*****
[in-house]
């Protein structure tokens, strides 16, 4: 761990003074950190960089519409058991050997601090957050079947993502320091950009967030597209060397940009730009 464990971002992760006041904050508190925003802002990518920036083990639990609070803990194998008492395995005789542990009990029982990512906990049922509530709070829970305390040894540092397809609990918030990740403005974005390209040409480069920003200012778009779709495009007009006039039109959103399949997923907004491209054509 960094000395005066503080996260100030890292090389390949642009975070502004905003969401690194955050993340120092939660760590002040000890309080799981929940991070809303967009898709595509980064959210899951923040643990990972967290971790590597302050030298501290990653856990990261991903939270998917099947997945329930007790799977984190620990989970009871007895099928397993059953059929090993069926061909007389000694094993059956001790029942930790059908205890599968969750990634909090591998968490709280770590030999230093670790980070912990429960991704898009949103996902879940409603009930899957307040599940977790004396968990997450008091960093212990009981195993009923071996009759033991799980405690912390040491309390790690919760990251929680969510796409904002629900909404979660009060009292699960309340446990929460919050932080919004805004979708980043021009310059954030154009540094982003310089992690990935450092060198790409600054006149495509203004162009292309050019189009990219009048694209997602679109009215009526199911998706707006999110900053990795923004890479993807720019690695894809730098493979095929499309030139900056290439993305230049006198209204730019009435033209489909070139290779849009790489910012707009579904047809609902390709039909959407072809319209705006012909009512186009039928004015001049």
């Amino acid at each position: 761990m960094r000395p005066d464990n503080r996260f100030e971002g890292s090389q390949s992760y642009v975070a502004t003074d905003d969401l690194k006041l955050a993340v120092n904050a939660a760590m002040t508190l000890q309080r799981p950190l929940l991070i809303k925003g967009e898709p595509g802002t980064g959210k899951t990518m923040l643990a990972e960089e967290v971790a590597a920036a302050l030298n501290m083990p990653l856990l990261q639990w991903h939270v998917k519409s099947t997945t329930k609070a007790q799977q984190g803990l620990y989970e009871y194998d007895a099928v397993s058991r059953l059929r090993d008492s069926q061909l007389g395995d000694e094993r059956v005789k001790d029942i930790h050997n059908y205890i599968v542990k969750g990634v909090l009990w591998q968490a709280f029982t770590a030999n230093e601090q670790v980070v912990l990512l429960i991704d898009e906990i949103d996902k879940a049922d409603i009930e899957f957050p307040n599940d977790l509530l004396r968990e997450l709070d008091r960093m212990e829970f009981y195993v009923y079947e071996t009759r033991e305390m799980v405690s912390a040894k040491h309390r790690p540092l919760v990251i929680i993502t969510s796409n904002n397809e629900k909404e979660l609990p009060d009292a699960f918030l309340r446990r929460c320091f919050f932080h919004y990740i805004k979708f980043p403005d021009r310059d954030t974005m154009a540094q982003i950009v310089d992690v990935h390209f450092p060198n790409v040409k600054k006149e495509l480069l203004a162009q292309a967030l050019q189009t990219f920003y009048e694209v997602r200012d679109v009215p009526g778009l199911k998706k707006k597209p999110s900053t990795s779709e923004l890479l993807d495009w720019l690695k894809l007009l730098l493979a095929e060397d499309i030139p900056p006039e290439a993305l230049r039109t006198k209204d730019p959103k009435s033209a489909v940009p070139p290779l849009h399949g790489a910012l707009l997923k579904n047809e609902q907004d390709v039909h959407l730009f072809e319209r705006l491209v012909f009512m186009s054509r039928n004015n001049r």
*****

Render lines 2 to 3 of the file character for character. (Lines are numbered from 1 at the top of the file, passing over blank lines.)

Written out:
């Protein structure tokens, strides 16, 4: 761990003074950190960089519409058991050997601090957050079947993502320091950009967030597209060397940009730009 464990971002992760006041904050508190925003802002990518920036083990639990609070803990194998008492395995005789542990009990029982990512906990049922509530709070829970305390040894540092397809609990918030990740403005974005390209040409480069920003200012778009779709495009007009006039039109959103399949997923907004491209054509 960094000395005066503080996260100030890292090389390949642009975070502004905003969401690194955050993340120092939660760590002040000890309080799981929940991070809303967009898709595509980064959210899951923040643990990972967290971790590597302050030298501290990653856990990261991903939270998917099947997945329930007790799977984190620990989970009871007895099928397993059953059929090993069926061909007389000694094993059956001790029942930790059908205890599968969750990634909090591998968490709280770590030999230093670790980070912990429960991704898009949103996902879940409603009930899957307040599940977790004396968990997450008091960093212990009981195993009923071996009759033991799980405690912390040491309390790690919760990251929680969510796409904002629900909404979660009060009292699960309340446990929460919050932080919004805004979708980043021009310059954030154009540094982003310089992690990935450092060198790409600054006149495509203004162009292309050019189009990219009048694209997602679109009215009526199911998706707006999110900053990795923004890479993807720019690695894809730098493979095929499309030139900056290439993305230049006198209204730019009435033209489909070139290779849009790489910012707009579904047809609902390709039909959407072809319209705006012909009512186009039928004015001049």
């Amino acid at each position: 761990m960094r000395p005066d464990n503080r996260f100030e971002g890292s090389q390949s992760y642009v975070a502004t003074d905003d969401l690194k006041l955050a993340v120092n904050a939660a760590m002040t508190l000890q309080r799981p950190l929940l991070i809303k925003g967009e898709p595509g802002t980064g959210k899951t990518m923040l643990a990972e960089e967290v971790a590597a920036a302050l030298n501290m083990p990653l856990l990261q639990w991903h939270v998917k519409s099947t997945t329930k609070a007790q799977q984190g803990l620990y989970e009871y194998d007895a099928v397993s058991r059953l059929r090993d008492s069926q061909l007389g395995d000694e094993r059956v005789k001790d029942i930790h050997n059908y205890i599968v542990k969750g990634v909090l009990w591998q968490a709280f029982t770590a030999n230093e601090q670790v980070v912990l990512l429960i991704d898009e906990i949103d996902k879940a049922d409603i009930e899957f957050p307040n599940d977790l509530l004396r968990e997450l709070d008091r960093m212990e829970f009981y195993v009923y079947e071996t009759r033991e305390m799980v405690s912390a040894k040491h309390r790690p540092l919760v990251i929680i993502t969510s796409n904002n397809e629900k909404e979660l609990p009060d009292a699960f918030l309340r446990r929460c320091f919050f932080h919004y990740i805004k979708f980043p403005d021009r310059d954030t974005m154009a540094q982003i950009v310089d992690v990935h390209f450092p060198n790409v040409k600054k006149e495509l480069l203004a162009q292309a967030l050019q189009t990219f920003y009048e694209v997602r200012d679109v009215p009526g778009l199911k998706k707006k597209p999110s900053t990795s779709e923004l890479l993807d495009w720019l690695k894809l007009l730098l493979a095929e060397d499309i030139p900056p006039e290439a993305l230049r039109t006198k209204d730019p959103k009435s033209a489909v940009p070139p290779l849009h399949g790489a910012l707009l997923k579904n047809e609902q907004d390709v039909h959407l730009f072809e319209r705006l491209v012909f009512m186009s054509r039928n004015n001049r």